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Gionee S Plus Review




Gionee is back in the Philippines and they are kicking off with a number of handsets for their comeback. Here we have the Gionee S Plus, an AMOLED-touting Android smartphone packed with a 3GB of RAM and has a Type-C port. With its sub-Php10k price tag, is it a good handset for the Philippine market?

Design and Construction

The build of the S Plus is a combination of polycarbonate and glass. The 5.5-inch display dominates the front with the selfie camera, earpiece, and sensors above it. Below are the capacitive buttons which are, unfortunately, unlit. The aesthetic of the front somehow resembles the HTC One due to the pair of strips flanking the glass but without the speakers.

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The left side is clean as the volume rocker and power/lock button are both on the right. On top is the 3.5mm jack while the USB Type-C port is at the bottom along with the microphone pinhole.

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At the back is the primary shooter with an LED flash, Gionee logo, and the speaker grille. The grille is sandwiched by two tiny embossed dots that should raise the phone a bit when laid flat on the table.

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The rear of the device is covered by a removable glossy cover which gives access to the replaceable battery, dual SIM and microSD card slots. If you’d look closely, you’ll notice a pattern, similar to Galaxy S4’s, printed on the back cover that adds sophistication to the overall design of the handset.

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On the hand, everything is well built. It’s a bit slippery at times due to the glossy back and it’s also a fingerprint magnet. Cloth wipes should come in handy. Nevertheless, there’s nothing much to complain about the design and build aside from the lack of capacitive keys backlighting.

Display and Multimedia

The display we have is an AMOLED panel with a resolution of 1280 x720 pixels stretched to fit a 5.5-incher. Pixel density is on the average side at 267ppi. And, its Pentile pixel arrangement further cuts down the sharpness.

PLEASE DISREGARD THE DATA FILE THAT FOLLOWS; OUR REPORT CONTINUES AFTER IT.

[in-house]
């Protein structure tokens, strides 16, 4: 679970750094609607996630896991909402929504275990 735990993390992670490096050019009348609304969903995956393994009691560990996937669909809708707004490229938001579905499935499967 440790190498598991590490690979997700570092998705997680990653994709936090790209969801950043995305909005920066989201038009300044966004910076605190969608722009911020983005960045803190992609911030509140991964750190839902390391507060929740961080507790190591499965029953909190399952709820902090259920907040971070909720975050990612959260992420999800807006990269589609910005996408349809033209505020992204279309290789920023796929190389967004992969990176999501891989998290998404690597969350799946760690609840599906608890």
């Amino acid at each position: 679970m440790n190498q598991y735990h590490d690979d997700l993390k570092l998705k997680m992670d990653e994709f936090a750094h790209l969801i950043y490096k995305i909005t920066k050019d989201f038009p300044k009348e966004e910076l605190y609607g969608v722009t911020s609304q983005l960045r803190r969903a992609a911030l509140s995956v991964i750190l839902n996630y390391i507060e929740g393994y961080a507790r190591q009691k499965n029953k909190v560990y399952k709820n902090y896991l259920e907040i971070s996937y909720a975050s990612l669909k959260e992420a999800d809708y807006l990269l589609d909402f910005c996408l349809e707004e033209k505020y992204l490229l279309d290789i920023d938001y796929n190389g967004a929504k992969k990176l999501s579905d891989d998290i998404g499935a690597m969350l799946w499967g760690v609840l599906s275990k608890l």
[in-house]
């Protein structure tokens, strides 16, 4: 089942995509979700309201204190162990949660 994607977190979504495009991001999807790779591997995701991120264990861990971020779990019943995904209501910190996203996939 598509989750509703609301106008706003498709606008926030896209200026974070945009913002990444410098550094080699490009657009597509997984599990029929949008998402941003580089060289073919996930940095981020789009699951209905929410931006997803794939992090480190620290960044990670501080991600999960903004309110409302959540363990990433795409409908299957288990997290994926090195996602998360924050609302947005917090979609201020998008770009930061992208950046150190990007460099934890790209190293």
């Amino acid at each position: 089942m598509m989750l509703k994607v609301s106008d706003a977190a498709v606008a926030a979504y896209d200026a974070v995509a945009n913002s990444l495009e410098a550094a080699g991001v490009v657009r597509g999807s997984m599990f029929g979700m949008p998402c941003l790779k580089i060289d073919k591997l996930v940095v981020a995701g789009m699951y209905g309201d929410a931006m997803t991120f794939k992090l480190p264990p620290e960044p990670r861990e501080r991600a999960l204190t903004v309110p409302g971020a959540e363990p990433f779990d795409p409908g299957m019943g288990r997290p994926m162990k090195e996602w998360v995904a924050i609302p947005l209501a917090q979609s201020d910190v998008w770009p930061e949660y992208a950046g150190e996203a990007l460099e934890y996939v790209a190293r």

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As we probably all know by now, you can expect good image quality from deep blacks to saturated colors of AMOLED. Viewing angles are pretty wide with just a slight distortion at extreme angles. While oversaturation is not everyone’s cup of tea, you can change the color temperature of the screen under the “LCD effect” setting. There are three options – Neutral, Cool color, and Warm color. The three names speak for their selves. Most of the time we stick to Neutral, which is the default selection.

Next Page: OS, Apps, and UI / Camera / Performance and Benchmarks

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This article was contributed by Daniel Morial, a film school graduate and technology enthusiast. He's the geeky encyclopedia and salesman among his friends for anything tech.

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4 Responses

  1. BoomPaneth says:

    Where is this available?

  2. john says:

    Overpriced!

  3. Tipster says:

    Yugatech is always not responding. need to stop plugin. Could you please fix the issue? it affects the user experience a lot.

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